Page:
Queens Man Sentenced In Manhattan Federal Court To 15 Years In Prison For Conspiracy And Attempting To Provide Material Support To Hizballah
Preet Bharara, the United States Attorney for the Southern District of New York, announced that PATRICK NAYYAR, 50, an Indian citizen who was residing illegally in the United States, was sentenced today in Manhattan federal court to 15 years in prison for crimes related to support he attempted to provide Hizballah, a designated foreign terrorist organization. NAYYAR was convicted in March 2012 after a seven-day jury trial, and he was sentenced today by U.S. District Judge Robert W. Sweet.
According to the Superseding Indictment filed in Manhattan federal court and the evidence presented at trial:
Between July 2009 and September 2009, NAYYAR and his co-conspirator, Conrad Stanisclaus Mulholland, agreed to provide weapons, ammunition, and vehicles to Hizballah, a U.S.-designated foreign terrorist organization based in Lebanon. During a series of meetings with a confidential informant working with the Federal Bureau of Investigation (“FBI”), who represented himself as able to deliver materials to Hizballah, NAYYAR and Mulholland agreed to sell guns, ammunition, vehicles, bulletproof vests, and night-vision goggles to the confidential informant. During these meetings, NAYYAR and Mulholland also provided the confidential informant with a handgun, a box of ammunition, and a pick-up truck, believing that the confidential informant would deliver the items to Hizballah in Lebanon.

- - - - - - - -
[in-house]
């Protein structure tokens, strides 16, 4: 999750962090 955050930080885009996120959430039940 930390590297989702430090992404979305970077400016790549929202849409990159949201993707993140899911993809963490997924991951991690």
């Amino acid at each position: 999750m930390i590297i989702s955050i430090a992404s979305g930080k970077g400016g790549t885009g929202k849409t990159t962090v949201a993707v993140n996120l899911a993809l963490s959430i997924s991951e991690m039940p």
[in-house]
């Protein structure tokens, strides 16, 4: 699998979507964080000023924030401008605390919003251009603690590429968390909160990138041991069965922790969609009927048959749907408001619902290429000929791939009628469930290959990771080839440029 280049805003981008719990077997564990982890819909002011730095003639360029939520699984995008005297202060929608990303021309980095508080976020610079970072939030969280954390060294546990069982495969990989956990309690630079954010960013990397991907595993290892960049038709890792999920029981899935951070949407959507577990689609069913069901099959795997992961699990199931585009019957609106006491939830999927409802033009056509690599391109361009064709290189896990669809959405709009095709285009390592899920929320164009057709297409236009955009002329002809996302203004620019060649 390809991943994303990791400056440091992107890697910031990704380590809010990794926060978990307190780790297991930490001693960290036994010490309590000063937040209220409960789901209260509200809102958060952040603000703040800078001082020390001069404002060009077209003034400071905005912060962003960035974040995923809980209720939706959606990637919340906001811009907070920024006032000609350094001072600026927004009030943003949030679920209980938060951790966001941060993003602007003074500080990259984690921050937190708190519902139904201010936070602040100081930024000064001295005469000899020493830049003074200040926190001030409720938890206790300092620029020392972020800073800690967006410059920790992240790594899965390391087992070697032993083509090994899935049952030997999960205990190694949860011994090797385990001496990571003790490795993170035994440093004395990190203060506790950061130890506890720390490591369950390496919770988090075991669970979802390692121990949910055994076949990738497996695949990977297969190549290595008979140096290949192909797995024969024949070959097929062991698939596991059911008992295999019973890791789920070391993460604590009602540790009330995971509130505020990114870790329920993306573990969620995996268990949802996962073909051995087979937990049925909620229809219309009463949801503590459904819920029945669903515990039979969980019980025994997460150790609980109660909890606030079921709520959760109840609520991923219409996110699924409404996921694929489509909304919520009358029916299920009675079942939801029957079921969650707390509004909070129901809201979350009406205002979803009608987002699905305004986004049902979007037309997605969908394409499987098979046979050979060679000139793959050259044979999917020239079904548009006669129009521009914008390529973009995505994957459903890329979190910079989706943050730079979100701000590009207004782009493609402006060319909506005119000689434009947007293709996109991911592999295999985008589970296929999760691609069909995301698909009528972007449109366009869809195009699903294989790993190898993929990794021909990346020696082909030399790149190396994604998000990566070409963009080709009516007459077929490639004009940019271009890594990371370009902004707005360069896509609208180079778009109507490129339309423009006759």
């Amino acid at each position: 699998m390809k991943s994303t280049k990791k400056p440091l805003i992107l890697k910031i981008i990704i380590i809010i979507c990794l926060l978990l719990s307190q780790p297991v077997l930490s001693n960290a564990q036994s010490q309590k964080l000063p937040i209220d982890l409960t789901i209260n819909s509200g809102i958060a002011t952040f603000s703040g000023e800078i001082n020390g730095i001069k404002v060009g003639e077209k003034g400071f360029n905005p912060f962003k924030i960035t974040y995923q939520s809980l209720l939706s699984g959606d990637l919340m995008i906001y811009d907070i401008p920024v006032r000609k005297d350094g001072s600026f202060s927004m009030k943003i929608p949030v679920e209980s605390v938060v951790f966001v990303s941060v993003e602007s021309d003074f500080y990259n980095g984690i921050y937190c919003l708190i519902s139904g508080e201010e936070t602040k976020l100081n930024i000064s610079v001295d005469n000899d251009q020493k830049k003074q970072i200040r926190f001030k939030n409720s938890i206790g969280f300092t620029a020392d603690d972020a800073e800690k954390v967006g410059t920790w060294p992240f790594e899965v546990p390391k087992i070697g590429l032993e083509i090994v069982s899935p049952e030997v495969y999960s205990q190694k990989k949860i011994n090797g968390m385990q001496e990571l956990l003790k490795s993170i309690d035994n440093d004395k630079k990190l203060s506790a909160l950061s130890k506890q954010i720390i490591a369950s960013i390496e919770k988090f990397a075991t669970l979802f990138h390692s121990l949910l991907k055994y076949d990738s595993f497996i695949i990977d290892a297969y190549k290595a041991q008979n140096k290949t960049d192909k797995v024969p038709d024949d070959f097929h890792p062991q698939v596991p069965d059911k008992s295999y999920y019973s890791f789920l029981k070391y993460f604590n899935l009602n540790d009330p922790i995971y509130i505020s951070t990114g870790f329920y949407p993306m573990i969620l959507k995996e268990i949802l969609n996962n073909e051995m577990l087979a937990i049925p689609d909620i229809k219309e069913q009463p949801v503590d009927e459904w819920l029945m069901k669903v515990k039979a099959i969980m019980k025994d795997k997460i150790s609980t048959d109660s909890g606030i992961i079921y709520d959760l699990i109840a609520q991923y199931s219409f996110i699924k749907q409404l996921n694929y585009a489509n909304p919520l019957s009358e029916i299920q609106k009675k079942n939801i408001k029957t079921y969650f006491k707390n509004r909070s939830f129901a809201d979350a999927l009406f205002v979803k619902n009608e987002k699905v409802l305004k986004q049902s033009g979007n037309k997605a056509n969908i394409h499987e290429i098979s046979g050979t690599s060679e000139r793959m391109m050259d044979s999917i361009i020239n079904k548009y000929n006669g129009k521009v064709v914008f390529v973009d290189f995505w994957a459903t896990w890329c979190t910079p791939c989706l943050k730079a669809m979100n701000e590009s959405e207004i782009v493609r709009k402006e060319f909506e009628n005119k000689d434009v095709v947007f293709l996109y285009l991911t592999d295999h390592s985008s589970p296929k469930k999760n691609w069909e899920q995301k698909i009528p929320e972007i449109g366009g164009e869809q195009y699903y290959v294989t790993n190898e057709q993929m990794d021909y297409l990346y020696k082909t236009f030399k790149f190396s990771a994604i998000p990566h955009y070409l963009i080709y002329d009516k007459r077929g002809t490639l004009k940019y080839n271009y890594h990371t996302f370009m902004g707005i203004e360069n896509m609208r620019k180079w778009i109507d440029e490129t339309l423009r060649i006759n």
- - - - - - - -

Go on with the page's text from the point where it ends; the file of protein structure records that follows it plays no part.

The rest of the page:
NAYYAR’s co-conspirator Mulholland, 47, who is not a citizen of the U.S. and resides abroad, left the U.S. before charges were filed, and remains at large. The charges against Mulholland are pending, and he is presumed innocent unless and until proven guilty.
Mr. Bharara praised the investigative work of the FBI’s New York Joint Terrorism Task Force.
The case is being handled by the Office’s Terrorism and International Narcotics Unit. Assistant United States Attorneys Sean Buckley and Stephen Ritchin are in charge of the prosecution.